I wrote this paper while on the political science department study group in Washington, D.C. The inspiration for this paper came from two sources. The first was Stephen Skowronek's book, The Politics Presidents Make, in which he divides all of the Presidents into four categories: Reconstructionists (Jefferson, Jackson, Lincoln, FDR), Orthodox Innovators/Articulators (Monroe, Polk, LBJ, etc.), Disjunctive Presidents (Hoover, Carter, etc.), and Preemptive Presidents (Nixon, Wilson, etc.). He goes through history explaining the similarities of the first three types, but completely ignores the Preemptive Presidents. I wanted to fill this gap. The other source of my inspiration came from the fact that my fascination with politics began after Bill Clinton, the President I grew up with, had left office. I wanted to know why he evokes such different emotions from people on opposite sides of the political spectrum. I wanted to know where he would fit into history. This paper taught me fascinating things about the workings of the individual administrations of Bill Clinton and Dwight Eisenhower and about the institution of the Presidency, itself. It has allowed me to not only speak more knowledgeably about these Presidents, but also to incorporate new information about other Presidents into a more refined schema and recognize as future Presidents repeat the same patterns.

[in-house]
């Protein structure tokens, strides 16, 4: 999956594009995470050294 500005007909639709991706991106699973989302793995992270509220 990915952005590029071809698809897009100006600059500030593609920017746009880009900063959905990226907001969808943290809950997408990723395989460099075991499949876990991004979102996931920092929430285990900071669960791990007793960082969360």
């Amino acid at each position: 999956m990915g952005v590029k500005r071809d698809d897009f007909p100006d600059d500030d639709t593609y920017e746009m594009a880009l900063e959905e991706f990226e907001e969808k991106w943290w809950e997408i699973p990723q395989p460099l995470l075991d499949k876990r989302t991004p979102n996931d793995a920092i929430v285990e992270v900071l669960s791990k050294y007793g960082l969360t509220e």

"The Presidents Skowronek Forgot: How Preemptive Presidents Follow Similar Paths in Campaigns, Domestic Policy, and Foreign Policy As Shown Through Eisenhower and Clinton,"
Colgate Academic Review:
Vol. 5, Article 11.
Available at: http://commons.colgate.edu/car/vol5/iss1/11